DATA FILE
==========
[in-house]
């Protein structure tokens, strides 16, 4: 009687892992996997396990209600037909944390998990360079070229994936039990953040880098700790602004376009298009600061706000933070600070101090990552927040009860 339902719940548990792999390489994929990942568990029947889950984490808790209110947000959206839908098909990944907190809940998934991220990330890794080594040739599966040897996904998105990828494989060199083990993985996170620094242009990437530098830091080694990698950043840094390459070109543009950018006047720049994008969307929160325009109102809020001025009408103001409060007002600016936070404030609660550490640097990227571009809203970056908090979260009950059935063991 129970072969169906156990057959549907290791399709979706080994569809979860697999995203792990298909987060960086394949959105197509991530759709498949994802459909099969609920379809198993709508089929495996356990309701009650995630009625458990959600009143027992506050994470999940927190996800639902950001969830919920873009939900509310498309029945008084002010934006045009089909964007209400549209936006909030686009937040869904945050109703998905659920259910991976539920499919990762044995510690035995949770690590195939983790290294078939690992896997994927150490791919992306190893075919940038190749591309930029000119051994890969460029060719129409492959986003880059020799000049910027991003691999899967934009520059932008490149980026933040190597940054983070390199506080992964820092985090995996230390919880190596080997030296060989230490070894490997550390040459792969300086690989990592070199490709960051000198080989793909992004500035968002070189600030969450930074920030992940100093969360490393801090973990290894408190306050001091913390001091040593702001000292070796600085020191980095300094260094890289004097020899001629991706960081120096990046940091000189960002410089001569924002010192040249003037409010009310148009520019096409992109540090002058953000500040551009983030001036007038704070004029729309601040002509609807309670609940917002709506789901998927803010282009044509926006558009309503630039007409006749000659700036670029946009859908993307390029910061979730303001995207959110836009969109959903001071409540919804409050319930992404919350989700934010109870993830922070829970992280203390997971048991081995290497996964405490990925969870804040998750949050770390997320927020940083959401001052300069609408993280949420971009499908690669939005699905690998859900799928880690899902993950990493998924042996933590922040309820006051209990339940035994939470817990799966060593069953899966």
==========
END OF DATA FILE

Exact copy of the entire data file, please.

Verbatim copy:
[in-house]
């Protein structure tokens, strides 16, 4: 009687892992996997396990209600037909944390998990360079070229994936039990953040880098700790602004376009298009600061706000933070600070101090990552927040009860 339902719940548990792999390489994929990942568990029947889950984490808790209110947000959206839908098909990944907190809940998934991220990330890794080594040739599966040897996904998105990828494989060199083990993985996170620094242009990437530098830091080694990698950043840094390459070109543009950018006047720049994008969307929160325009109102809020001025009408103001409060007002600016936070404030609660550490640097990227571009809203970056908090979260009950059935063991 129970072969169906156990057959549907290791399709979706080994569809979860697999995203792990298909987060960086394949959105197509991530759709498949994802459909099969609920379809198993709508089929495996356990309701009650995630009625458990959600009143027992506050994470999940927190996800639902950001969830919920873009939900509310498309029945008084002010934006045009089909964007209400549209936006909030686009937040869904945050109703998905659920259910991976539920499919990762044995510690035995949770690590195939983790290294078939690992896997994927150490791919992306190893075919940038190749591309930029000119051994890969460029060719129409492959986003880059020799000049910027991003691999899967934009520059932008490149980026933040190597940054983070390199506080992964820092985090995996230390919880190596080997030296060989230490070894490997550390040459792969300086690989990592070199490709960051000198080989793909992004500035968002070189600030969450930074920030992940100093969360490393801090973990290894408190306050001091913390001091040593702001000292070796600085020191980095300094260094890289004097020899001629991706960081120096990046940091000189960002410089001569924002010192040249003037409010009310148009520019096409992109540090002058953000500040551009983030001036007038704070004029729309601040002509609807309670609940917002709506789901998927803010282009044509926006558009309503630039007409006749000659700036670029946009859908993307390029910061979730303001995207959110836009969109959903001071409540919804409050319930992404919350989700934010109870993830922070829970992280203390997971048991081995290497996964405490990925969870804040998750949050770390997320927020940083959401001052300069609408993280949420971009499908690669939005699905690998859900799928880690899902993950990493998924042996933590922040309820006051209990339940035994939470817990799966060593069953899966």